Australian Citizenship Day, 17 September
We celebrate Australian Citizenship Day each year on 17 September.
The day is an opportunity for all Australians to reflect on:
- the meaning and importance of Australian citizenship
- responsibilities and privileges we have as citizens.
Whether we are citizens through birth or by active choice, it is a chance for all Australians to:
- take pride in our citizenship
- celebrate our democratic values
- think about what unites us as Australians.
Every year on this day, Australia welcomes thousands of new citizens in local communities across the nation.
History of Australian Citizenship Day
Australian Citizenship Day was first celebrated in 2001.
The Australian Government established the day in 2001 in response to a recommendation by the Australian Citizenship Council in their 2000 report
Australian Citizenship for a New Century.
The recommendation came from a proposal of the 1999 National Schools Constitutional Convention that a citizenship day be established to allow all Australians to celebrate their Australian citizenship.
17 September was chosen as Australian Citizenship Day as it is the anniversary of the renaming, in 1973, of the
Nationality and Citizenship Act 1948 to the
Australian Citizenship Act 1948.
Celebrating Australian Citizenship Day
Since 2001, the Department and local councils promote this day by holding:
- special citizenship ceremonies
- affirmation ceremonies
- other events around the country.
Schools, organisations and community groups are also encouraged to organise special events and activities.
Australia is one of the most culturally diverse nations in the world. Since 1949, we have welcomed over five million new citizens to our shores.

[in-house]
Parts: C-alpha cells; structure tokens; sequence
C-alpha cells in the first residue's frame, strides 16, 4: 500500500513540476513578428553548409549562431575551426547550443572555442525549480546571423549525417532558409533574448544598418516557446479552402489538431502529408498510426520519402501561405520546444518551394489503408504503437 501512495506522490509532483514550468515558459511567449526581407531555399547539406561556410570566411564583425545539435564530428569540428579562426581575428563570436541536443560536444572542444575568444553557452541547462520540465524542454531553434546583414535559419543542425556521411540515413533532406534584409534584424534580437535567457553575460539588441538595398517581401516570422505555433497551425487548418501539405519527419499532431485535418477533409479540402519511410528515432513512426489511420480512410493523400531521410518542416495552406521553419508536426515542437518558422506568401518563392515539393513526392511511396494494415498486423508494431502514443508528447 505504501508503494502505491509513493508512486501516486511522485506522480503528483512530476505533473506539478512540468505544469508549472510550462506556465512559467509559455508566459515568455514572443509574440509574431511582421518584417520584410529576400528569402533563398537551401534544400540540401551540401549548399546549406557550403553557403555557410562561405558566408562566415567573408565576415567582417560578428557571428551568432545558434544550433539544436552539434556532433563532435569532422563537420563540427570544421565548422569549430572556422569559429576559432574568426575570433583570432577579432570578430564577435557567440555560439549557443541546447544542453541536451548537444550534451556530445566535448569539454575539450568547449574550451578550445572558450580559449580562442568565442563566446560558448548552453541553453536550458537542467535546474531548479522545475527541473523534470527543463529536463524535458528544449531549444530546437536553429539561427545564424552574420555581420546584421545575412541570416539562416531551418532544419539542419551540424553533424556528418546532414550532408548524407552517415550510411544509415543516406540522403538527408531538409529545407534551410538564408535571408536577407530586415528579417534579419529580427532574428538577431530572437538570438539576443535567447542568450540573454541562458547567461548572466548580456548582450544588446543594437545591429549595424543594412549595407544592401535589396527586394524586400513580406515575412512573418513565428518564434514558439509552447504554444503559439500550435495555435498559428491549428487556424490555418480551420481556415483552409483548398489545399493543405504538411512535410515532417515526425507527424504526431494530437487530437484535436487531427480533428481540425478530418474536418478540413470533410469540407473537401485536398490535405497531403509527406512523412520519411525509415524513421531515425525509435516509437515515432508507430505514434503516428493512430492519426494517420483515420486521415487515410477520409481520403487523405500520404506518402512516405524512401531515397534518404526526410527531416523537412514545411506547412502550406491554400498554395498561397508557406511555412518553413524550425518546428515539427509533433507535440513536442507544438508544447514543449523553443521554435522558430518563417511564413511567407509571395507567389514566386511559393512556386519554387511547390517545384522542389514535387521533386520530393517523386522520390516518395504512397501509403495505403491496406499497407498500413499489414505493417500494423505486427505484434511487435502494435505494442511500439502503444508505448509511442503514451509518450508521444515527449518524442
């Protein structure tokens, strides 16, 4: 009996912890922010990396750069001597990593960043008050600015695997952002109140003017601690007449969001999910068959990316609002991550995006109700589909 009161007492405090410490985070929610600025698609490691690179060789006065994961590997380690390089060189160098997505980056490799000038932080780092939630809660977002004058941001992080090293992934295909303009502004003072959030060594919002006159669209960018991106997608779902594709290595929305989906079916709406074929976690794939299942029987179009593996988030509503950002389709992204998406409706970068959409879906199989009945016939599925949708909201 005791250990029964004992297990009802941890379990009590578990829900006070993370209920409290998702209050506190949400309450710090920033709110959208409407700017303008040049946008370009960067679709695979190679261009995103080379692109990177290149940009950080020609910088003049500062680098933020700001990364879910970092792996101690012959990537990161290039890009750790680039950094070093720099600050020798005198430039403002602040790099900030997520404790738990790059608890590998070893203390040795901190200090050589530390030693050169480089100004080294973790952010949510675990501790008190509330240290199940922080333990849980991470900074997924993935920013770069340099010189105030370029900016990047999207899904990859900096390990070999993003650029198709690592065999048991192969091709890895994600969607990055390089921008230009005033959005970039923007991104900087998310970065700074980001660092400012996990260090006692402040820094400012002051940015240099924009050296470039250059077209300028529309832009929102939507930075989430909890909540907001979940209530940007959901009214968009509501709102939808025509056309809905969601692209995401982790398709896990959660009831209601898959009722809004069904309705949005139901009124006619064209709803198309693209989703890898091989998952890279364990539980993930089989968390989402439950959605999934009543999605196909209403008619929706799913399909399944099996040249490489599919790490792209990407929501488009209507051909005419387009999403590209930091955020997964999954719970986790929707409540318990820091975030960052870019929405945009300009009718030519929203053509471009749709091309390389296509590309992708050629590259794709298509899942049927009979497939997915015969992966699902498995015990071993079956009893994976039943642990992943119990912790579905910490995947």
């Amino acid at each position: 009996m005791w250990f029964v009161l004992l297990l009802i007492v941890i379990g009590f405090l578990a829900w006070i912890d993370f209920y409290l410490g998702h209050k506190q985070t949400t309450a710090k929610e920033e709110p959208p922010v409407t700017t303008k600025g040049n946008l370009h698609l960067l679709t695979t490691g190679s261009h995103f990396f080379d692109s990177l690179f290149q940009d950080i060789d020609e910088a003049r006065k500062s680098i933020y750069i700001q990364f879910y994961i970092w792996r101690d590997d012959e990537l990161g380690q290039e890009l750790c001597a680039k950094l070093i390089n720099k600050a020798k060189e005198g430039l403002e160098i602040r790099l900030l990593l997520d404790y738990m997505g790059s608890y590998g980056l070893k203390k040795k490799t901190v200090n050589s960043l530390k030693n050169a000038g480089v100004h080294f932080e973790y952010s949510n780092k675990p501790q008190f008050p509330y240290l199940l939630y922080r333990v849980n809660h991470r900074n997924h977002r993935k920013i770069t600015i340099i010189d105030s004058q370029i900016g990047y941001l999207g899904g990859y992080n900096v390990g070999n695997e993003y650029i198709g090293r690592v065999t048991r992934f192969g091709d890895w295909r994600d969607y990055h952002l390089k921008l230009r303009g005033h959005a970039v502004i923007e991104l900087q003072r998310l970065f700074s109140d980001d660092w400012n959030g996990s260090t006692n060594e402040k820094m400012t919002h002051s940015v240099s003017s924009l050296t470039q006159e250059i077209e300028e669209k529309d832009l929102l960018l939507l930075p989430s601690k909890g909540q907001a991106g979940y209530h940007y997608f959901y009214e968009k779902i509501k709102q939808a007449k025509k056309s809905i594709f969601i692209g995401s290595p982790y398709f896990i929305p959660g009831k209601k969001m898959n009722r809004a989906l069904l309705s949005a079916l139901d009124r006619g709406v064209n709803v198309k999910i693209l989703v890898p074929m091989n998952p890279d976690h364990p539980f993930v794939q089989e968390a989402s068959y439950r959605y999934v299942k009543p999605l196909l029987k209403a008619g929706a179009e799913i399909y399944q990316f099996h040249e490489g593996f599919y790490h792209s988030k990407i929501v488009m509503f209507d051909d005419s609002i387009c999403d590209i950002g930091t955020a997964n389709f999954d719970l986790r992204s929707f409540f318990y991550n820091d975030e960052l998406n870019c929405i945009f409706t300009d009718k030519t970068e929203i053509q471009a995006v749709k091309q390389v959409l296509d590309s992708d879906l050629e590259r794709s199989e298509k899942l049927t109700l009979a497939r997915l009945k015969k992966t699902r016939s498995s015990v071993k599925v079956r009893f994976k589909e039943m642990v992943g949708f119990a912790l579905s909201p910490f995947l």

Our Australian citizenship is the common bond which unites us all.
Through our Australian citizenship, we have a commitment to respect and uphold the values of Australian society which are:
- respect for the freedom and dignity of the individual;
- freedom of religion (including the freedom not to follow a particular religion), freedom of speech and freedom of association;
- commitment to the rule of law, which means that all people are subject to the law and should obey it;
- parliamentary democracy whereby our laws are determined by parliaments elected by the people, those laws being paramount and overriding any other inconsistent religious or secular “laws”;
- equality of opportunity for all people, regardless of their gender, sexual orientation, age, disability, race or national or ethnic origin;
- a ‘fair go’ for all that embraces:
- mutual respect;
- compassion for those in need;
- equality of opportunity for all;
- the English language as the national language, and as an important unifying element of Australian society.